Lawyer – Tax Department
Jose is originally from Galicia but has been living in Barcelona for the past 20 years. He studied Law in the Pompeu Fabra University. After that, he specialised as International Tax Advisor, focusing on expats management. Languages: English, Spanish and Catalan.
Considering moving to Spain? That´s a great idea. In case you have any doubts about how taxes work in Spain, let us give you some basic notes.
If you live and work in Spain, you will have to pay taxes in Spain on your income and assets. However, it will depend on your tax residency status. If you pay Spanish taxes on your worldwide income or you only pay taxes on your Spanish sourced income.
SPANISH TAX RESIDENTS
You are a Spanish Tax Resident if you have been living in Spain for more than 183 days (not needed to be consecutively) during the natural year. You will also be considered as a Spanish Tax Resident if your family is in Spain. Also if you conduct your primary professional activity from Spain.
Personal Income Tax
As a Spanish Tax Resident, you will be taxed on your world-wide net income at a progressive tax rate that can go up to 48%. This world-wide net income includes :
- Employment income, including freelance activities and pension plans.
- Real Estate income, such as rental income or real estate proceeds (being taxed for being an owner).
- Interests, dividends, income from life assurance policies and other savings income.
- Capital gains from the disposal or transfer of assets.
Note that capital gains and savings income are taxed differently. They have their own progressive tax rate that goes from 19% to 23%.
In order to determine your world-wide net income, you will be able to deduct expenses that are related to the obtaining of the income. As such, would be contributions to the Social Security system (6,35% of the employment income), expenses on the rented property, management fees on the savings, amongst others.
Besides, additional deductions could apply, such as deducting a percentage of the rental paid, donations to charitable entities or pension contributions, but only if certain requirements are met.
Additionally, if you are a Spanish Tax resident, you will receive a personal allowance in your Spanish income tax return of 5.500 Euros if you are under 65. In case you are married, have dependent children living with you or you are over 65, this allowance may be higher.
There is also the option of filing in a joint tax return with your spouse/husband, which, in certain situations can be more beneficial to you than filing in a single tax return.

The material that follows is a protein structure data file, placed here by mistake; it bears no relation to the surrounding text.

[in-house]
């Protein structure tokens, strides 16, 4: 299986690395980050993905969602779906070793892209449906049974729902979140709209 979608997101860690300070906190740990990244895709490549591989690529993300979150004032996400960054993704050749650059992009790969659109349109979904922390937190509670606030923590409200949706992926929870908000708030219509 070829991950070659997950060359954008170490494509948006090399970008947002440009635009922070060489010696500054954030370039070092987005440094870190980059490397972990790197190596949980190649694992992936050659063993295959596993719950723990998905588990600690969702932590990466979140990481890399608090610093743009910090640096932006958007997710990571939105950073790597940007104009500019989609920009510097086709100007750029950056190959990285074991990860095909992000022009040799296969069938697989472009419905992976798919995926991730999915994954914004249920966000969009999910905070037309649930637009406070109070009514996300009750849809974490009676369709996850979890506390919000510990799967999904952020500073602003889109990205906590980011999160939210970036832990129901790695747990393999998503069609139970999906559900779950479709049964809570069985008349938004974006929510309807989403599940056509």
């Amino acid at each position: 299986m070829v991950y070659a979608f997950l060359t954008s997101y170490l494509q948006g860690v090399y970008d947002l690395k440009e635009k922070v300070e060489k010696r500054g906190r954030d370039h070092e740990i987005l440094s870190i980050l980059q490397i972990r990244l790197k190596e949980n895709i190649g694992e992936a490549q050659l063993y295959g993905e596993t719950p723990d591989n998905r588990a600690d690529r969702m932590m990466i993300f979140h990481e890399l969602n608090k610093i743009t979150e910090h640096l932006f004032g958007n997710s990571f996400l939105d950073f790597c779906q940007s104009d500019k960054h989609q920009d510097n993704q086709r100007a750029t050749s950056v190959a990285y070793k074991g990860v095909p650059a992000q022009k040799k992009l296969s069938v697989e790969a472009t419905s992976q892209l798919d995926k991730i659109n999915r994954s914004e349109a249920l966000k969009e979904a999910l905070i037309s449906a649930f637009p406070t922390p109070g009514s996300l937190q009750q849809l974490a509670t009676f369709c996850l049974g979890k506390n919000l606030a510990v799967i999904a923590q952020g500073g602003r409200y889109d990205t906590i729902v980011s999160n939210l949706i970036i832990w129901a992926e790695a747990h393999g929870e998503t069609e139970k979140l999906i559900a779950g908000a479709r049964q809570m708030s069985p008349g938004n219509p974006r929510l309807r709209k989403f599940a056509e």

Other Tax Related Issues
In case you are a Spanish Tax Resident, you will have to pay Wealth Tax taxes also on your worldwide property if you are over a certain threshold. This threshold is, generally, of 700.000 Euros. The net property is taxed at a progressive tax rate that can go from 0,2% to 2,5%. However, autonomous communities can alter this threshold and apply different tax rates and/or bonifications (even a 100% bonification).
As a Spanish Tax Resident, you could also have to file in the Informative Return on Assets Abroad in case you are the owner of assets placed abroad with a value of over 50.000 Euros. Please note that this is only an informative return, although penalties due to not file it can be high. Other taxes might be applied, such as the Inheritance Tax, in case you perceive income related to the inheritance of assets, independently on where are they located.
SPANISH NON-TAX RESIDENTS
When will you be deemed as a Spanish Non-Tax Resident? If you have not been living in Spain for the referred 183 days during the natural year. From January to December.
Personal Income Tax
As a Spanish Non-Tax Resident, you will only be taxed on your Spanish-sourced income and will be taxed at a flat rate: 19% in case you are an EU, Norway or Iceland tax resident and 24% on the other tax residencies.
The Spanish sourced income would be the following:
- Employment income or pension plans related to work performed in Spain.
- Real Estate income related to real estate placed in Spain.
- Interests from Spanish bank accounts or dividends from Spanish companies shares.
- Capital gains from the disposal or transfer of assets placed in Spain.
Only in case you are an EU, Norway or Iceland tax resident, you would be able to deduct expenses related to the income. On all the other tax residencies you would not. No personal allowances would be deducted and there is no possibility of filing in a joint tax return.
However, you would still be subject to Wealth Tax, and Inheritance Tax, but in this case, subject to a limited tax liability, as it would only apply to assets placed in Spain. Informative Return on Assets Abroad would not be requested in case of Spanish Non-Residency.